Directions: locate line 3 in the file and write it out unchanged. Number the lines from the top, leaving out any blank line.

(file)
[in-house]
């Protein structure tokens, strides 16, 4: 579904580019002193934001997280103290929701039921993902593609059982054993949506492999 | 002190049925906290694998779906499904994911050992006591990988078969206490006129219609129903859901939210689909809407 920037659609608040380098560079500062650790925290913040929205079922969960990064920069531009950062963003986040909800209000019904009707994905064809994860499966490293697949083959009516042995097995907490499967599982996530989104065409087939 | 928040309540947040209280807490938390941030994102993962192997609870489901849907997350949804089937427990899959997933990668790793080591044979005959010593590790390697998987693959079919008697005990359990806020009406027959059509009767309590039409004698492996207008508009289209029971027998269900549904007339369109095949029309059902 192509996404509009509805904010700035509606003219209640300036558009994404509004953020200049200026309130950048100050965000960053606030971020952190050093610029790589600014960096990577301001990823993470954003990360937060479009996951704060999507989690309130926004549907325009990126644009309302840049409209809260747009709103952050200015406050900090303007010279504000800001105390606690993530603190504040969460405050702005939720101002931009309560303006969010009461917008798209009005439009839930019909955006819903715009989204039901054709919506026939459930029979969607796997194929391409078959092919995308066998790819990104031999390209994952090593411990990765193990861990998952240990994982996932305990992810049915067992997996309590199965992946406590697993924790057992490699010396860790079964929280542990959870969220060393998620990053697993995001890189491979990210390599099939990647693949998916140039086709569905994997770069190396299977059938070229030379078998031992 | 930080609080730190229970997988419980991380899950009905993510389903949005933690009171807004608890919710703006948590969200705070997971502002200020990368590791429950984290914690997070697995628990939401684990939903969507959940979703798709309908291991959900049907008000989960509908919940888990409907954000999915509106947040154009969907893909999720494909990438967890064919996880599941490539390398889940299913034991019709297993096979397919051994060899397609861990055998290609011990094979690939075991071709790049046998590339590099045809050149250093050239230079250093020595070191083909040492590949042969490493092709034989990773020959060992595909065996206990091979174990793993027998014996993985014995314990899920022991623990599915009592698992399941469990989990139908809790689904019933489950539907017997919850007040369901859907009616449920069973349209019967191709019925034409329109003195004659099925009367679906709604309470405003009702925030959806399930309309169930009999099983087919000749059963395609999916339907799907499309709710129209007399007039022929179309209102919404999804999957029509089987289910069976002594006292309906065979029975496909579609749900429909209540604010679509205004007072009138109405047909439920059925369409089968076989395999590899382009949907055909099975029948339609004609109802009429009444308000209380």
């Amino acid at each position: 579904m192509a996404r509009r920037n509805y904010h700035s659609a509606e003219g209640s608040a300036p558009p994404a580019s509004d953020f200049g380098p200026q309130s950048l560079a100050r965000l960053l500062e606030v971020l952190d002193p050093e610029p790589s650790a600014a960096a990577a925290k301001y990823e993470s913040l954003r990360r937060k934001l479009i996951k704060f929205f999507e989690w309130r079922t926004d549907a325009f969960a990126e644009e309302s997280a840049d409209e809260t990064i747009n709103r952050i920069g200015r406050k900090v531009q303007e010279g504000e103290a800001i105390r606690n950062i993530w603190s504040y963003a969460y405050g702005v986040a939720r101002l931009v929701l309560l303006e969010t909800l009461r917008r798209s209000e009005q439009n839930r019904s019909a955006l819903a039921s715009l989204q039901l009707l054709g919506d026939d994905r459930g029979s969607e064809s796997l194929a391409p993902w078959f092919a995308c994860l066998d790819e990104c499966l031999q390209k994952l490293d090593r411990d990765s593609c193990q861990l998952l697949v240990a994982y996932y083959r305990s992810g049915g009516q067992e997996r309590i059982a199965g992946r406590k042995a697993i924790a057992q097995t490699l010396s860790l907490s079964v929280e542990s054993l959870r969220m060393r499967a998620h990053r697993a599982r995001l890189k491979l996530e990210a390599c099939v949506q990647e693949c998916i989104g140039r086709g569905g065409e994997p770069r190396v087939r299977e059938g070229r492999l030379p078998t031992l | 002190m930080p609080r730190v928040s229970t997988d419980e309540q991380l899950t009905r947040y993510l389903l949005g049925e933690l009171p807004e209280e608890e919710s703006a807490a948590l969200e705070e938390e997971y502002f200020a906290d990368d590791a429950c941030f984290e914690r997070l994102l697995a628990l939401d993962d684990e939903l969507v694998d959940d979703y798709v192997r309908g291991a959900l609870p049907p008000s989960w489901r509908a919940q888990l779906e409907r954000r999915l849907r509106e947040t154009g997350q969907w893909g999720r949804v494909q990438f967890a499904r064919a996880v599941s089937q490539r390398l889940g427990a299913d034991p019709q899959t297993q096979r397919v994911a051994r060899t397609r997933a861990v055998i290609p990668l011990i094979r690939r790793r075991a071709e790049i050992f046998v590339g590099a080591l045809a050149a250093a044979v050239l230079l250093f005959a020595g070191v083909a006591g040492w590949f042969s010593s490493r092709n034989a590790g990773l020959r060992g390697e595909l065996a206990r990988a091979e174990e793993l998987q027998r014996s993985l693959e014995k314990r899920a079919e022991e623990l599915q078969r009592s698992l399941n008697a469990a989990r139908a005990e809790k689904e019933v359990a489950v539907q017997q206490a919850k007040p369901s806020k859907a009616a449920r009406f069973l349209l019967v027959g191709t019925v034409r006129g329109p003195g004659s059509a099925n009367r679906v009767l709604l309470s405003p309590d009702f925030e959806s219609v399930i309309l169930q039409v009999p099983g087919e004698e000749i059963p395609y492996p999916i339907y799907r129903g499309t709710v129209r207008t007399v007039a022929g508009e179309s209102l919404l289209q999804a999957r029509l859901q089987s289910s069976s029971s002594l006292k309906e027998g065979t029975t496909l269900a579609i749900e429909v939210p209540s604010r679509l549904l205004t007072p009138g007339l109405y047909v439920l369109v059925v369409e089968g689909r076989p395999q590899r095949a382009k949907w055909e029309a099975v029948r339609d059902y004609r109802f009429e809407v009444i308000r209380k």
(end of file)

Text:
């Amino acid at each position: 579904m192509a996404r509009r920037n509805y904010h700035s659609a509606e003219g209640s608040a300036p558009p994404a580019s509004d953020f200049g380098p200026q309130s950048l560079a100050r965000l960053l500062e606030v971020l952190d002193p050093e610029p790589s650790a600014a960096a990577a925290k301001y990823e993470s913040l954003r990360r937060k934001l479009i996951k704060f929205f999507e989690w309130r079922t926004d549907a325009f969960a990126e644009e309302s997280a840049d409209e809260t990064i747009n709103r952050i920069g200015r406050k900090v531009q303007e010279g504000e103290a800001i105390r606690n950062i993530w603190s504040y963003a969460y405050g702005v986040a939720r101002l931009v929701l309560l303006e969010t909800l009461r917008r798209s209000e009005q439009n839930r019904s019909a955006l819903a039921s715009l989204q039901l009707l054709g919506d026939d994905r459930g029979s969607e064809s796997l194929a391409p993902w078959f092919a995308c994860l066998d790819e990104c499966l031999q390209k994952l490293d090593r411990d990765s593609c193990q861990l998952l697949v240990a994982y996932y083959r305990s992810g049915g009516q067992e997996r309590i059982a199965g992946r406590k042995a697993i924790a057992q097995t490699l010396s860790l907490s079964v929280e542990s054993l959870r969220m060393r499967a998620h990053r697993a599982r995001l890189k491979l996530e990210a390599c099939v949506q990647e693949c998916i989104g140039r086709g569905g065409e994997p770069r190396v087939r299977e059938g070229r492999l030379p078998t031992l | 002190m930080p609080r730190v928040s229970t997988d419980e309540q991380l899950t009905r947040y993510l389903l949005g049925e933690l009171p807004e209280e608890e919710s703006a807490a948590l969200e705070e938390e997971y502002f200020a906290d990368d590791a429950c941030f984290e914690r997070l994102l697995a628990l939401d993962d684990e939903l969507v694998d959940d979703y798709v192997r309908g291991a959900l609870p049907p008000s989960w489901r509908a919940q888990l779906e409907r954000r999915l849907r509106e947040t154009g997350q969907w893909g999720r949804v494909q990438f967890a499904r064919a996880v599941s089937q490539r390398l889940g427990a299913d034991p019709q899959t297993q096979r397919v994911a051994r060899t397609r997933a861990v055998i290609p990668l011990i094979r690939r790793r075991a071709e790049i050992f046998v590339g590099a080591l045809a050149a250093a044979v050239l230079l250093f005959a020595g070191v083909a006591g040492w590949f042969s010593s490493r092709n034989a590790g990773l020959r060992g390697e595909l065996a206990r990988a091979e174990e793993l998987q027998r014996s993985l693959e014995k314990r899920a079919e022991e623990l599915q078969r009592s698992l399941n008697a469990a989990r139908a005990e809790k689904e019933v359990a489950v539907q017997q206490a919850k007040p369901s806020k859907a009616a449920r009406f069973l349209l019967v027959g191709t019925v034409r006129g329109p003195g004659s059509a099925n009367r679906v009767l709604l309470s405003p309590d009702f925030e959806s219609v399930i309309l169930q039409v009999p099983g087919e004698e000749i059963p395609y492996p999916i339907y799907r129903g499309t709710v129209r207008t007399v007039a022929g508009e179309s209102l919404l289209q999804a999957r029509l859901q089987s289910s069976s029971s002594l006292k309906e027998g065979t029975t496909l269900a579609i749900e429909v939210p209540s604010r679509l549904l205004t007072p009138g007339l109405y047909v439920l369109v059925v369409e089968g689909r076989p395999q590899r095949a382009k949907w055909e029309a099975v029948r339609d059902y004609r109802f009429e809407v009444i308000r209380k």